If you’re old enough to understand that reference, you’re old enough to write a letter to your favorite punctuation mark! If you’re not old enough, that’s OK; we would love to have, and if possible, exploit, your unique Gen-Y take on the matter. If you’re too old to have listened to a Sinéad O’Connor song sixty-five times in a row, we especially welcome your submissions, because you remember when paper was paper and music was music and people didn’t sprinkle around exclamation points so promiscuously. To all of you, we issue this grave but encouraging reminder: This is the last day to enter to win a signed, specially decorated copy of Ben Greenman’s book What He’s Poised to Do, and to win our hearts and the deep and eternal regard of your fellow man. We can’t wait to see what you do, but hurry. (No exclamation point, as a gesture of respect to our elders—for there are still, at the time of this writing, people older than ourselves.) —Emily Gordon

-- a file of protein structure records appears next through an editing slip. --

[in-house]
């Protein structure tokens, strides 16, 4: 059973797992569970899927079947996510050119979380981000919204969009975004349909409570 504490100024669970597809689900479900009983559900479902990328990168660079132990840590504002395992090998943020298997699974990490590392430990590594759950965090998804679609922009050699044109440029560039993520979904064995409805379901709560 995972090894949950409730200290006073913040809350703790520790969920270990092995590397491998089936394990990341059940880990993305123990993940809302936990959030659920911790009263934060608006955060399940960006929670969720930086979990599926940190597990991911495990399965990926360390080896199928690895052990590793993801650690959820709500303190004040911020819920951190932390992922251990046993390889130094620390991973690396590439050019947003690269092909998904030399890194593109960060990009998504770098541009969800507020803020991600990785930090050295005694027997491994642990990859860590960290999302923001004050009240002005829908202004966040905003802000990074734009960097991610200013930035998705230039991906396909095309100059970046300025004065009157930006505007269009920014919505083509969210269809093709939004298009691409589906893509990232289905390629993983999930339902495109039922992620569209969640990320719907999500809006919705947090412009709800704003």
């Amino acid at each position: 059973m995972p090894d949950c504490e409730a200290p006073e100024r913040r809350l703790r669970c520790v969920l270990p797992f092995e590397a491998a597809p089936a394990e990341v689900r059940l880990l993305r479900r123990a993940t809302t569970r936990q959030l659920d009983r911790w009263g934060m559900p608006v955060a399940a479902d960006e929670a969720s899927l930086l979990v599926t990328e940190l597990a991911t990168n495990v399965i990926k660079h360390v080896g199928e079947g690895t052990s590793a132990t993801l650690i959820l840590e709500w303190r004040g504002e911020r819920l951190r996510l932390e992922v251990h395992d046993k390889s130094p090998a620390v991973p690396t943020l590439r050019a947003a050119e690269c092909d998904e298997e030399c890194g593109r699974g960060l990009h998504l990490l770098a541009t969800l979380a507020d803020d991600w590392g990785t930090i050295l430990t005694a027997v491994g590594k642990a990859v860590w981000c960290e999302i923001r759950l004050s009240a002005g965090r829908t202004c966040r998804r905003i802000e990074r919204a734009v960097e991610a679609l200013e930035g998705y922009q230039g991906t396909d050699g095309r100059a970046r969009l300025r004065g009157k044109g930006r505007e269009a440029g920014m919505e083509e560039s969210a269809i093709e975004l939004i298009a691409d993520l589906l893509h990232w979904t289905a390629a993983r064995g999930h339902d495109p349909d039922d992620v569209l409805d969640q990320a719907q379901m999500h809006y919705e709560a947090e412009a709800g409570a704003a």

Very much related: National Punctuation Day.
Hello! I’m Emily Gordon, a content strategist, critic, and copywriter. Emdashes, born in 2004, spent its formative years as a New Yorker fan blog. (The project garnered some nice compliments and press.) It’s now a collection of conversations—generally civilized—about punctuation, magazines, movies, design, and other things that stir me.
Over the years, I’ve worked with a small army of culture writers, editors, and artists. You can read all about the people who've helped build Emdashes here at “Who We?” (That’s a New Yorker joke. Old habits die hard.)
I welcome submissions, questions, corrections, and ardent, obsessive contributors. I also host occasional book-related contests and giveaways. Questioners and publishers, just email me.
Looking for The New Yorker magazine? Kudos on your classy taste. Here’s how to contact The New Yorker.
The original Emdashes pencil logo was designed by Jennifer Hadley, based on a 1943 Dorothy Gray ad.